11-month BOP posts surplus of $6.27B
The Philippine economy moved further into the black in terms of the amount of dollars it has earned this year outpacing the amount it has spent in its transactions with the rest of the world, according to the latest data from the central bank.
In a statement, the Bangko Sentral ng Pilipinas said that the country’s overall position for its balance of payments (BOP)—the total net value of the economy’s dealings with foreign parties—posted a surplus of $541 million in November 2019.
This was lower than the $847-million surplus recorded in the same month last year, but overall marked a positive development that reinforced the strong net inflows of hard currency into the country this year.
“Inflows in November 2019 reflected the BSP’s foreign exchange operations, increase in the national government’s net foreign currency deposits and BSP’s income from its investments abroad,” the central bank said.
These inflows were offset, however, by outflows representing payments made by the national government on its foreign exchange obligations during the month.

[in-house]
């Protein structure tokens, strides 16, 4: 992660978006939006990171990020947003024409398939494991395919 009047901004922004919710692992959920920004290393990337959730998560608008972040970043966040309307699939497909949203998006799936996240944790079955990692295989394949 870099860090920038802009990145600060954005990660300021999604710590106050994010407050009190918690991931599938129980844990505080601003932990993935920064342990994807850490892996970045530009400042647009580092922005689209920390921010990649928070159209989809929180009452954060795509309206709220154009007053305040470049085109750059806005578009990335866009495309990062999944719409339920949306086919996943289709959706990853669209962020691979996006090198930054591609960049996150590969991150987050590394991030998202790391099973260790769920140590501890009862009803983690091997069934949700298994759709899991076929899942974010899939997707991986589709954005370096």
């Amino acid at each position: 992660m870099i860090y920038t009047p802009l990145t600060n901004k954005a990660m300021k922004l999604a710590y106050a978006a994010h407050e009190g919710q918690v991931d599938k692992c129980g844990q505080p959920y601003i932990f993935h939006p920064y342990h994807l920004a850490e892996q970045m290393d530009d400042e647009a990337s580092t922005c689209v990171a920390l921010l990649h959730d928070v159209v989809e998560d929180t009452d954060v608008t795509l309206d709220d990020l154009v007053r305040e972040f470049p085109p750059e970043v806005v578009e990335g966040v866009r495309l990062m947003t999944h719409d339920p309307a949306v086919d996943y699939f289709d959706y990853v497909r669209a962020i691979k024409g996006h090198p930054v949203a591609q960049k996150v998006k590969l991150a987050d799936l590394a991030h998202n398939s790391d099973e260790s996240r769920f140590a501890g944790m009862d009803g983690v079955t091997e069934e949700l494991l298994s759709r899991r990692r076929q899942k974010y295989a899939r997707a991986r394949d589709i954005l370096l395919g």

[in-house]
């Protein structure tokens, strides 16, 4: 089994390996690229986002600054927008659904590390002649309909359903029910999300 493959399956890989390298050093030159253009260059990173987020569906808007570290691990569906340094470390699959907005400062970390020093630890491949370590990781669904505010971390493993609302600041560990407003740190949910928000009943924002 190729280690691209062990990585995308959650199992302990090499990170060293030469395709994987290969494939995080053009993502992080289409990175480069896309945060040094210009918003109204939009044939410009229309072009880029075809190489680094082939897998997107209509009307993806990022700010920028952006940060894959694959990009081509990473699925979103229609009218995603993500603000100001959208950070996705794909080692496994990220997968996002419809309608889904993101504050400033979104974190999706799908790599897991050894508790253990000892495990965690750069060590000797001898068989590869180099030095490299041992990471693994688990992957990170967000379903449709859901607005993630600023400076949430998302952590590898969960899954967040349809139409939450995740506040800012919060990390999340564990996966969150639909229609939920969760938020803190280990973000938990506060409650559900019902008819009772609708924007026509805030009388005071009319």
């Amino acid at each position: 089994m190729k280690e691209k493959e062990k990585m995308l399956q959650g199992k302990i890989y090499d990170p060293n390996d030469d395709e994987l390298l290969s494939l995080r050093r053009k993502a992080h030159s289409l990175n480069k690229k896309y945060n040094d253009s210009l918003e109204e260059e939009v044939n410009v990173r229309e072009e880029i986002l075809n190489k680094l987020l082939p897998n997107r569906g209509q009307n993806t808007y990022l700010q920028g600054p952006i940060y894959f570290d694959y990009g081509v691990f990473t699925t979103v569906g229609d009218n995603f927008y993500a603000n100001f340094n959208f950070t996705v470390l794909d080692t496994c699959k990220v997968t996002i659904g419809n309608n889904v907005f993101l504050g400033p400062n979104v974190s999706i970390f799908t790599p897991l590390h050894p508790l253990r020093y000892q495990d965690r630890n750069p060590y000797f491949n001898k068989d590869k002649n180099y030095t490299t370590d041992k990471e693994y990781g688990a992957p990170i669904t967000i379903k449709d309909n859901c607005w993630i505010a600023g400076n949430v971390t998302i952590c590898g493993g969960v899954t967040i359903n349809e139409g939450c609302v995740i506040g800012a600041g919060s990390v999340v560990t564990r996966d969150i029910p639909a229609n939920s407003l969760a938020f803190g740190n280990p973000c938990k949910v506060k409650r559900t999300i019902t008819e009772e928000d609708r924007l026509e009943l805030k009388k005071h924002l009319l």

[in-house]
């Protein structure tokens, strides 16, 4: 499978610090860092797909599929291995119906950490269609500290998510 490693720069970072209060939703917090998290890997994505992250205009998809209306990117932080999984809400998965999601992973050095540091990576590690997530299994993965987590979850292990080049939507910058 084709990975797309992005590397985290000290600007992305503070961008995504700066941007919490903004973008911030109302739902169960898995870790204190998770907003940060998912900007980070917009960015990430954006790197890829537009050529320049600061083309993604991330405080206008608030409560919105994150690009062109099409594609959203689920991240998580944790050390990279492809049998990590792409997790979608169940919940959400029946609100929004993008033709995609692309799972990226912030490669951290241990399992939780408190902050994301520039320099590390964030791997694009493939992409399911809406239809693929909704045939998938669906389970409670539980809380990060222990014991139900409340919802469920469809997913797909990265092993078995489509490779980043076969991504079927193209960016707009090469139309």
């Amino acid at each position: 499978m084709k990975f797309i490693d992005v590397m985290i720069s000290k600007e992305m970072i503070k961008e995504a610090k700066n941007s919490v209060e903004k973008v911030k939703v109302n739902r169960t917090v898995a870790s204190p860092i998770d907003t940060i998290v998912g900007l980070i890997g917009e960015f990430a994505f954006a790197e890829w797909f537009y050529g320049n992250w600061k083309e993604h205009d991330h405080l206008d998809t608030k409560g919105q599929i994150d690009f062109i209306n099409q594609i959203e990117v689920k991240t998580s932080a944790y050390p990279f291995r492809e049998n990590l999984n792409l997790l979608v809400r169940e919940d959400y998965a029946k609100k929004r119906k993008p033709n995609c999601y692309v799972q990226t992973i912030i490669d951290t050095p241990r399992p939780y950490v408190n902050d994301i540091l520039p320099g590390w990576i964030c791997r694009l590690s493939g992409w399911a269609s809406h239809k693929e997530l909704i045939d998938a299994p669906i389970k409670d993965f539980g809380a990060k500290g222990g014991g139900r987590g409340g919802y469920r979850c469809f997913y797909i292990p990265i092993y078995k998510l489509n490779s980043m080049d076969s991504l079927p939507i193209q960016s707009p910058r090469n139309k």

On a cumulative basis, the BOP position for the January-November 2019 period posted a surplus of $6.27 billion, representing a turnaround from the $4.75-billion BOP deficit recorded in the first 11 months of 2018.
“The surplus may be attributed partly to lower trade-in-goods account deficit, higher net receipts in the trade in services account and personal remittance inflows from overseas Filipinos, and net inflows of foreign direct investments and foreign portfolio investments,” the BSP said.
The latest BOP position reflected the final gross international reserves (GIR) level of $86.23 billion as of end-November 2019.
At this level, the GIR represented a more-than-ample liquidity buffer equivalent to 7.5 months’ worth of imports of goods and payments of services and primary income.
It is also equivalent to 5.4 times the country’s short-term external debt based on original maturity and 4.2 times based on residual maturity.
In general, a BOP surplus supports the value of the local currency against the US dollar in the foreign exchange market.
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